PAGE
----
Now that the Jim Comey hearing is complete, it’s time for everybody to roll up their sleeves and go back to work on returning the country to prosperity. The most populist policy would be to restore a long-lasting, deep-rooted prosperity for every single American.
President Donald Trump cannot let a deluge of distractions disrupt his and the Republican party’s plans for meaningful health-care and tax reform. The Russian-collusion accusations, the fallout from the Comey hearing, the left-wing media’s daily barrage of anti-Trump propaganda — these are all distractions. And the administration and GOP Congress are in great jeopardy if they get caught up in it and take their eyes of the policy ball.
They must get some degree of health-care and tax reform done. This year. With tangible results in the next several months. If they don’t get it done, they’re going to get creamed in the 2018 midterms.
I see two grounds for this prediction.
Number one, without results on health care and taxes, Trump and the GOP will not have taken steps to palpably improve the economy in terms of growth, jobs, and wages.
Number two, without results on health care and taxes, Trump and the GOP will have revealed that they can’t govern. They were elected to govern, and they should be able to govern. Trump ran on growth, jobs, and wages. He needs to deliver on growth, jobs, and wages.
Earlier this week I and economist Stephen Moore met with senior people in the West Wing. Senior, senior, senior people. And we presented a simple, get-it-done-now economic plan. We call it three easy pieces (like the old Jack Nicholson film, Five Easy Pieces):
Lower the corporate tax rate from 35 to 15 percent. Grant immediate expensing for new business investment. And establish a small, one-time, 10 percent rate for the repatriation of offshore cash.
It’s a simple tonic that will restore capital formation, productivity, real wages, and economic growth. And in terms of political expediency, it’s practical. It’s about getting done what you can get done.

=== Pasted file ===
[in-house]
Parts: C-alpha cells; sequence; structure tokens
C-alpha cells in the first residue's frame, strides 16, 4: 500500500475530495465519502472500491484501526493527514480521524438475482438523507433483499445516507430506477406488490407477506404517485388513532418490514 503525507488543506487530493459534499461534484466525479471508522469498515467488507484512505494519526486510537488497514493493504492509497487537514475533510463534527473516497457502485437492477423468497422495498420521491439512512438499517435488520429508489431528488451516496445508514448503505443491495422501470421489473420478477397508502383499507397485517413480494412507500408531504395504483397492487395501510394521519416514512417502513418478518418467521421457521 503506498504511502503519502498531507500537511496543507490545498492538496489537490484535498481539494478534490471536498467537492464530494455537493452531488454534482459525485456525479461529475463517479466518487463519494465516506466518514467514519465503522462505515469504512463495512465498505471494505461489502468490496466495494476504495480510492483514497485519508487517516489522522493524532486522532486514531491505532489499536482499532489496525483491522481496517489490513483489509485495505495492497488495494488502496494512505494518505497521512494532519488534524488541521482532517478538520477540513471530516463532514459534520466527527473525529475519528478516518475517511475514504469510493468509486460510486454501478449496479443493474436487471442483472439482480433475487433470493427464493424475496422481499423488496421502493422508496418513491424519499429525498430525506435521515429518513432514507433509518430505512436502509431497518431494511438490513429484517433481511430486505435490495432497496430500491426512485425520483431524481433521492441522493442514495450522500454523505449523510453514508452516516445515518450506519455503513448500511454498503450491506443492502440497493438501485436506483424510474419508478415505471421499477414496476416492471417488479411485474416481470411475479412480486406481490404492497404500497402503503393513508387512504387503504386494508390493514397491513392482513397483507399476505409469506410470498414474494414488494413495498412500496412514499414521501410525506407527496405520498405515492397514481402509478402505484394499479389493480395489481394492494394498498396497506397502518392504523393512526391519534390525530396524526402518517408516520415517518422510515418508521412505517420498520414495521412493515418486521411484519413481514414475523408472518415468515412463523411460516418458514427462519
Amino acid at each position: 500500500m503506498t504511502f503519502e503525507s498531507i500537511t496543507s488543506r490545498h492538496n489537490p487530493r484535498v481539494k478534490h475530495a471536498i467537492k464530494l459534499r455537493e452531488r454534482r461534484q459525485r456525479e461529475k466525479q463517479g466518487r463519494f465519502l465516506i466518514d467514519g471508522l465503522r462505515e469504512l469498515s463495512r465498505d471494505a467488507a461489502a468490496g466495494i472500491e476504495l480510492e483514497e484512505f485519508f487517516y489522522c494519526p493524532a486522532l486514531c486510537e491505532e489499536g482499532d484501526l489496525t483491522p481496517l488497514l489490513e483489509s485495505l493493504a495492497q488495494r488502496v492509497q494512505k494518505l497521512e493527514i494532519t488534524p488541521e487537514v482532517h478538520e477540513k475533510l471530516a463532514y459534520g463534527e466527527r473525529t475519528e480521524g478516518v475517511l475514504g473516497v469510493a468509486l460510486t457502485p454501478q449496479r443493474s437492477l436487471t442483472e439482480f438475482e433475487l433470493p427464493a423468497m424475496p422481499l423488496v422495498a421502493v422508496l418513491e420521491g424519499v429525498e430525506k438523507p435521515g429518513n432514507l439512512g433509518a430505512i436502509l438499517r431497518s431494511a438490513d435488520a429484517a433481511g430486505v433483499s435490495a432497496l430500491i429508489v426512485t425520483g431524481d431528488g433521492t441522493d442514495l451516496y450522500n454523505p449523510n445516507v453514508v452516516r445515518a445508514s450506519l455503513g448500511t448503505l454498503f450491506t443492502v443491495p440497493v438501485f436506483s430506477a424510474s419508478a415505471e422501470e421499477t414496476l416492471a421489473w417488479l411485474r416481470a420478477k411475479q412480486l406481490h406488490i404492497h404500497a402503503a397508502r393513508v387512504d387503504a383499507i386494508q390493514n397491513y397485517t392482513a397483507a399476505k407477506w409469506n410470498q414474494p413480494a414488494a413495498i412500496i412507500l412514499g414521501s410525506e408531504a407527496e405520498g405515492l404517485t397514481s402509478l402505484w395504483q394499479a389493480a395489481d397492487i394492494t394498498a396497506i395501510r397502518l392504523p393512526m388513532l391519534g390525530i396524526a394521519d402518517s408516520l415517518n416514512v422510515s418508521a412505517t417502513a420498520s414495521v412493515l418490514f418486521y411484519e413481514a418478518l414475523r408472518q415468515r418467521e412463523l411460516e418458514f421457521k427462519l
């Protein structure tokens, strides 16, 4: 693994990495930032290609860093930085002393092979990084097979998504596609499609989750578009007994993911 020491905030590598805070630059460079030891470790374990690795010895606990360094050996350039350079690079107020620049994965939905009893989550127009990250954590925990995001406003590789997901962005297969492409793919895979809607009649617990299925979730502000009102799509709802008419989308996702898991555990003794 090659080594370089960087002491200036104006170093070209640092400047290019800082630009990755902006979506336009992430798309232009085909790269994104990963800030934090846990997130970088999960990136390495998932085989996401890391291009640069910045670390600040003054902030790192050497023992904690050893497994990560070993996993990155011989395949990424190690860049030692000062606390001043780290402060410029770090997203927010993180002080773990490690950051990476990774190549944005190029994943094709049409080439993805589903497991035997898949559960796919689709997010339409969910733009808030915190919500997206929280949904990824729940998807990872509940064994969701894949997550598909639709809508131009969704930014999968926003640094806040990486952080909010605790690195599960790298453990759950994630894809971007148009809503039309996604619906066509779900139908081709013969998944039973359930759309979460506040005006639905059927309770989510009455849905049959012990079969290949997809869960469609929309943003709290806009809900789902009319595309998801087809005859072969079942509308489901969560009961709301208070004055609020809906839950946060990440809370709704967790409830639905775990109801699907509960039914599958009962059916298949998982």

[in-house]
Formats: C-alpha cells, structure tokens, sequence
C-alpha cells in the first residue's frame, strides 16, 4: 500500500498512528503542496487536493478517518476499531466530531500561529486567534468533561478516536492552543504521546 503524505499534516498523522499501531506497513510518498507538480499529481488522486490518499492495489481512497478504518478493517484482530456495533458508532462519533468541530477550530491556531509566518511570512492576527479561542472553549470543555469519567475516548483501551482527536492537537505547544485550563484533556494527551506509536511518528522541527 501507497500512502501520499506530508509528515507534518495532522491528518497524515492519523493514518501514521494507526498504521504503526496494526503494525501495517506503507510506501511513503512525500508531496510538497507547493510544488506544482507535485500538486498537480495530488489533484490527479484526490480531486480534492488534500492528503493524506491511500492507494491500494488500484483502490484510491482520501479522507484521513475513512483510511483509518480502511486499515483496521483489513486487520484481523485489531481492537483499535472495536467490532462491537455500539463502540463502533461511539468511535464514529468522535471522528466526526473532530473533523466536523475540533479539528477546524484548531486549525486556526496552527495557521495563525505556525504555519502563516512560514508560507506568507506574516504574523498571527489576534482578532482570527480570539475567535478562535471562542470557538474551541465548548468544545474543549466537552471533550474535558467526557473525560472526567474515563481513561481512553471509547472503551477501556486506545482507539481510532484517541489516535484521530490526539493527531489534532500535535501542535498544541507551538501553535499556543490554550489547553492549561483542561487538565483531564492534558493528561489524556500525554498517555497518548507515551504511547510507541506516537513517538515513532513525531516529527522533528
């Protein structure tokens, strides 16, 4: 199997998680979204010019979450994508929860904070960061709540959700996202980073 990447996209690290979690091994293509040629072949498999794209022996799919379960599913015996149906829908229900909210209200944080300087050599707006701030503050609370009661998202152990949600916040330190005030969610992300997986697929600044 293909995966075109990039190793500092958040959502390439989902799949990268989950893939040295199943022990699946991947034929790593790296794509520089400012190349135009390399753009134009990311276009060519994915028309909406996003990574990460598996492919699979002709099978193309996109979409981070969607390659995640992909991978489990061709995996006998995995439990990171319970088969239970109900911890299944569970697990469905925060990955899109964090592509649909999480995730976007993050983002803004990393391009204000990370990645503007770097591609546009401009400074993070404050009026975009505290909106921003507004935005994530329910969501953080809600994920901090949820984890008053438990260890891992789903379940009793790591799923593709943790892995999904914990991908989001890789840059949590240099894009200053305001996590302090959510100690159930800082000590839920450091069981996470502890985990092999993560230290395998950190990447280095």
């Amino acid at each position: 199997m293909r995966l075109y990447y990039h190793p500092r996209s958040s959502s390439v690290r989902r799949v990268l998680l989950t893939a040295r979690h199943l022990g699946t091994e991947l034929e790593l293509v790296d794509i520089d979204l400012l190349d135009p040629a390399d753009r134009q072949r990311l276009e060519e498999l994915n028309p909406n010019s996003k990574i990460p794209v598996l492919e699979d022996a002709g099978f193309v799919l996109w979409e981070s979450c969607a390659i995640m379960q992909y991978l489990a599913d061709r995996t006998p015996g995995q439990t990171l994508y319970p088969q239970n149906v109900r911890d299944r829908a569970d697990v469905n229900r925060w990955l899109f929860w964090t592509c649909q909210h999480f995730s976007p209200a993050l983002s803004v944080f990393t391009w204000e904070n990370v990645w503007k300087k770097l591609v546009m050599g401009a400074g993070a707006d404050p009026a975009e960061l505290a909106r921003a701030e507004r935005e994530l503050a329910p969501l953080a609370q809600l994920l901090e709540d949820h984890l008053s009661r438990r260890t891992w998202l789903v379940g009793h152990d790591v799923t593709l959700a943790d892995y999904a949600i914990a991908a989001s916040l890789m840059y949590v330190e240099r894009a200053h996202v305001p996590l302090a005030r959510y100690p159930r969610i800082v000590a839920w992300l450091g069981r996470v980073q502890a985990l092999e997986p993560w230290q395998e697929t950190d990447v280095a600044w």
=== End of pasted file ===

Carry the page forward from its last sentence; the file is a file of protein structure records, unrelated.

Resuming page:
To be sure, the business tax cut is the key piece of these three easy pieces. With a 35 percent corporate tax rate, America, in this regard, is uncompetitive among developed nations. But that’s not what’s most important here. When business taxes are reduced, 70 percent of the benefits go to the wage-earning middle class. That’s what’s most important.
And a business tax cut is practical. It’s right-now practical. There is widespread agreement in Washington about the need for a business tax cut. And legislators can legally and technically attach corporate-tax-rate reduction to the health-care-reform bill in reconciliation in 2017.
Reconciliation can be nearly anything you want it to be. This can get done.
House Freedom Caucus chairman Mark Meadows is absolutely right that the August recess should be canceled until this big-bang, grand-slam-homerun reconciliation package is complete.
I’ll be working this summer. I dare say that most readers of this article will be working this summer. So why shouldn’t official Washington work all summer?
If drain the swamp means less vacations, so be it.
Now, I’m not saying Steve Moore and I sold our three-easy-pieces plan to our West Wing audience. They listened. They pondered. They took notes. And we hope it’s in play. There are no commitments, but it’s cooking.
And all of it can be attached to the reconciliation bill. Leave the larger issues of personal tax reform and a tax-system overhaul for next year. Just get this done.
And block out the silliness.
Russiagate. Comeygate. Whatever-the-media-invents-today-gate. These only distract from the real reasons Donald Trump was put in office and congressional Republicans were given one more chance. American voters want the policy results that will deliver a return to economic prosperity.
A corporate tax cut, cash expensing, and repatriation put us back on the prosperity path.
Three easy pieces. Get it done.
– Larry Kudlow is CNBC’s senior contributor. His new book is JFK and the Reagan Revolution: A Secret History of American Prosperity, written with Brian Domitrovic.